How to Contact Wildlife Rehabilitators in Texas


Texas Parks and Wildlife has made available a list of permitted wildlife rehabilitators in the state of Texas for your use should you find a wild animal in need of assistance. The names are arranged according to location (county level). We recommend you check not only your own county but also any adjacent counties when trying to find help for an animal.

Most of these people work out of their homes, and volunteer their time. No state funding is available for animal caging, veterinary care, medicine or food. For this reason, most rehabilitators gratefully accept donations toward the care of wild animals they receive from the public.

Birds of prey like these kestrels are demanding orphans.

Remember, wildlife rehabilitators are volunteers.

Realize that you may not be able to contact a volunteer immediately, or that they may not be able to help you with the animal you have. They have jobs of their own, limited facilities and limited time. Many have listed specific hours of operation - try to respect their privacy and remember that they may be at work during the day. Even larger rehabilitation groups may not be able to get back to you for a while. Patience is often necessary when trying to place injured or orphaned wildlife. And rehabbers typically need you to bring the animal to them.

Note: If you have a wild mammal (any animal with hair) in your possession, you need to know about Zoonoses. Contact the Zoonoses Control Division of The Texas Department of State Health Services. Also refer to the Zoonoses Control Division for the Statewide Wild Animal Transport Restrictions for information on Texas Rabies Quarantine.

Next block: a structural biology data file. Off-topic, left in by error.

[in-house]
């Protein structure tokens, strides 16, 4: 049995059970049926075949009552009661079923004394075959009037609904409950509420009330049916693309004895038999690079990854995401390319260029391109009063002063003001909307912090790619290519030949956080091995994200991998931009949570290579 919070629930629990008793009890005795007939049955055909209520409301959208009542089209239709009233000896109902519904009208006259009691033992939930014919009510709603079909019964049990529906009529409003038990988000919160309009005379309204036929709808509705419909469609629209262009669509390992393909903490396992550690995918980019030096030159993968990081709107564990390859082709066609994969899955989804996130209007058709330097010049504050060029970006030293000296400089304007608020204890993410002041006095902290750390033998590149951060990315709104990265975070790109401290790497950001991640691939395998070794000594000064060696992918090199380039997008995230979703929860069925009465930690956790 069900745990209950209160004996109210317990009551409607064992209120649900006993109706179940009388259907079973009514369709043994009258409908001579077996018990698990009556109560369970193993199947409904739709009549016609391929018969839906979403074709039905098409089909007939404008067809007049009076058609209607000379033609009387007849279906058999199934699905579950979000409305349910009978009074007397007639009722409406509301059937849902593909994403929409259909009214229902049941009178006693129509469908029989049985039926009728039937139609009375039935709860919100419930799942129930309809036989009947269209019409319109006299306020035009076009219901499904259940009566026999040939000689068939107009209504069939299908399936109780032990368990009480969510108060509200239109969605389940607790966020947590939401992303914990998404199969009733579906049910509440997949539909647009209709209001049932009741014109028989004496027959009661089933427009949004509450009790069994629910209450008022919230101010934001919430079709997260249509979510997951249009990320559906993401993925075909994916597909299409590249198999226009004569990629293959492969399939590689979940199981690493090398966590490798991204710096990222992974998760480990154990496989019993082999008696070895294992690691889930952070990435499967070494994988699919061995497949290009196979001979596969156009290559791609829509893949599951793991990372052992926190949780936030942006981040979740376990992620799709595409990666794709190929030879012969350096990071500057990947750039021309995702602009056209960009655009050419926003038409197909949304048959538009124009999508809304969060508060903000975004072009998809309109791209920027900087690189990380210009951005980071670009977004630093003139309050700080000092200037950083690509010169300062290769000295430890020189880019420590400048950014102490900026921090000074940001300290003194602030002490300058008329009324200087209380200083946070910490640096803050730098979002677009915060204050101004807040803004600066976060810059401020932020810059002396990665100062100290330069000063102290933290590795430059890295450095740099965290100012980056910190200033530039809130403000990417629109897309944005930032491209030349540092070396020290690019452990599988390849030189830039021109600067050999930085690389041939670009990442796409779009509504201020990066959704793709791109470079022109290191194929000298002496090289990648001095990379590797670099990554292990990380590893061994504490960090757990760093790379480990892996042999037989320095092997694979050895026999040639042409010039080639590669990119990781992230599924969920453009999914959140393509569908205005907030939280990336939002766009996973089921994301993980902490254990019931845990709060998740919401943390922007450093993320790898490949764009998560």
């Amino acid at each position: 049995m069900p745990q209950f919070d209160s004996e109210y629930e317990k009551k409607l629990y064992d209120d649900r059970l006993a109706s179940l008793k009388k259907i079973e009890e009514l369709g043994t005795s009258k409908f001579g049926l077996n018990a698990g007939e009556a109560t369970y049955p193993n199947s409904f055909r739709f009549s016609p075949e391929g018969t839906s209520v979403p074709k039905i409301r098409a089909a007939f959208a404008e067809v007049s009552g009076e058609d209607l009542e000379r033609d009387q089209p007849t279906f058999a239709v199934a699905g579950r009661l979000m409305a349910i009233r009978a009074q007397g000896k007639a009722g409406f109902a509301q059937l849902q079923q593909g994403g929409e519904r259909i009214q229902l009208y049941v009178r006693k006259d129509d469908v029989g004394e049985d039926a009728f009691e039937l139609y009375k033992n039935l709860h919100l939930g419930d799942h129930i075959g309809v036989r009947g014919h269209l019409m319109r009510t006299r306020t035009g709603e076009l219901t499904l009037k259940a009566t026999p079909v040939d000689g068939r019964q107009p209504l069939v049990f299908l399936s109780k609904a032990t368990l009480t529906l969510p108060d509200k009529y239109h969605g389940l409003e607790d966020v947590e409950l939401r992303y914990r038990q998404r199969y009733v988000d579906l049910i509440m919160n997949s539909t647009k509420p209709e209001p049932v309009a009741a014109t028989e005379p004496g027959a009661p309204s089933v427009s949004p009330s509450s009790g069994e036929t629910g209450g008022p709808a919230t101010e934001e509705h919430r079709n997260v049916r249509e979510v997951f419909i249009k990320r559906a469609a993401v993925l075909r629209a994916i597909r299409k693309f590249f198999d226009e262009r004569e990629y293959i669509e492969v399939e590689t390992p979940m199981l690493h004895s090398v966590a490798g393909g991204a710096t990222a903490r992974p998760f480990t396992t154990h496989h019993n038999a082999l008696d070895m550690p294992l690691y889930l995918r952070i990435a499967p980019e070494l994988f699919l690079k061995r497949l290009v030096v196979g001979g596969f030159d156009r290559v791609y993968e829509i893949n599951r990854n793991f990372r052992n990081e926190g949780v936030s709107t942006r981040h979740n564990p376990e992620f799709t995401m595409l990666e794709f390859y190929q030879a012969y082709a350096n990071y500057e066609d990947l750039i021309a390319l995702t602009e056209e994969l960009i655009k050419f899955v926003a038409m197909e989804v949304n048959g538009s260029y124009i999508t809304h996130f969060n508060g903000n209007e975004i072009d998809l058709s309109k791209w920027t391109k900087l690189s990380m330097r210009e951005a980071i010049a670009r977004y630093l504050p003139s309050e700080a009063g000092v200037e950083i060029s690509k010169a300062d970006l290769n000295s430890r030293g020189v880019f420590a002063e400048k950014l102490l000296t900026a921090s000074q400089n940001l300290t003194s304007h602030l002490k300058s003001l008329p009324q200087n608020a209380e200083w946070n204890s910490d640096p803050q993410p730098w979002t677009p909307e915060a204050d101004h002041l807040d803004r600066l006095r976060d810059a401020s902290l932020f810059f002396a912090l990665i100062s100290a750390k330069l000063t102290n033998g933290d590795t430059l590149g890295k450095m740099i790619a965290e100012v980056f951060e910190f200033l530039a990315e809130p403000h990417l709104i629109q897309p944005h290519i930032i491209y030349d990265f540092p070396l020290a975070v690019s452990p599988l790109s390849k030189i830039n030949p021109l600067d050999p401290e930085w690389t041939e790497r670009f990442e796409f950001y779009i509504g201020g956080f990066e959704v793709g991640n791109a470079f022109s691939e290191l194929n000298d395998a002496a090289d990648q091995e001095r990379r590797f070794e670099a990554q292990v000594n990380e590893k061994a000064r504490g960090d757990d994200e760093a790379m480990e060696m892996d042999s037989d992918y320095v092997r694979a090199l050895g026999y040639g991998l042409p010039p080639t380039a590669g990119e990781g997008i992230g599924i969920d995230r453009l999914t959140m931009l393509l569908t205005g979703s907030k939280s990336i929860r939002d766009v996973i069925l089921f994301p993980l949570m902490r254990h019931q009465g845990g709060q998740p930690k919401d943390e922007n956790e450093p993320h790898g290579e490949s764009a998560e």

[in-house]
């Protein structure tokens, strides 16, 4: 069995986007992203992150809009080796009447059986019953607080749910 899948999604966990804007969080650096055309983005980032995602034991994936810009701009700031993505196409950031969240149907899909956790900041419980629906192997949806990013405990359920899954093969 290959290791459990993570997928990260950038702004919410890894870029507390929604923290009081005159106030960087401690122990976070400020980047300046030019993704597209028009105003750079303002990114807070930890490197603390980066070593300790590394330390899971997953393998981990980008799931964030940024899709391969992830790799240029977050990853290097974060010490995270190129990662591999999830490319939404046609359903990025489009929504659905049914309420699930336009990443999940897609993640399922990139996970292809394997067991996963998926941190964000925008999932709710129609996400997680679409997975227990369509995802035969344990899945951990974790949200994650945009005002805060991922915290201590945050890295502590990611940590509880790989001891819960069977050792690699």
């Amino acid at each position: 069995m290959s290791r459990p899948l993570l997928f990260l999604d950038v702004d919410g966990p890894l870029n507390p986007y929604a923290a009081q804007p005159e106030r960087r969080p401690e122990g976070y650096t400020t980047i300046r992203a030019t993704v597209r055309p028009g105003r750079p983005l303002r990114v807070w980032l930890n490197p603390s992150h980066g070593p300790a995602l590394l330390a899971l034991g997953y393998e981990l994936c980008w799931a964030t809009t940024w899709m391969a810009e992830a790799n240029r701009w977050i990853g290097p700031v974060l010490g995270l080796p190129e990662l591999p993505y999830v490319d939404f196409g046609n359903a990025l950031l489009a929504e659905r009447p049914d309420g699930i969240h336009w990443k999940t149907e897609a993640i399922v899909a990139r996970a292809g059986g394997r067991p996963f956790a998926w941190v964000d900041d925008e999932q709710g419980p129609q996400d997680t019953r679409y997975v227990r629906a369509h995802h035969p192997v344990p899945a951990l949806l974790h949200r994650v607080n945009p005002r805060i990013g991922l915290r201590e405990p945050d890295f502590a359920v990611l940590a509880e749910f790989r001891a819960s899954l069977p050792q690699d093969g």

Please inform yourself about rabies and other life-threatening diseases wild animals may carry before you proceed.

If all else fails, you may be able to find a veterinary clinic willing to give immediate care (licensed veterinarians may possess wildlife in Texas for up to 48 hours for emergency care). However the state will not reimburse animal hospitals for their costs, so someone will need to arrange to pay the bill. Most clinics are not equipped to take healthy orphans. Please recall, it is always best for wild animals to remain in the wild if at all possible. Do your best to determine whether the animal genuinely needs help before intervening. If you have to get involved, try to place the animal with a permitted person as soon as possible, and above all "DO NOT" try to care for it yourself. Special knowledge and training are necessary in most cases to do the right thing for the animal you have found.


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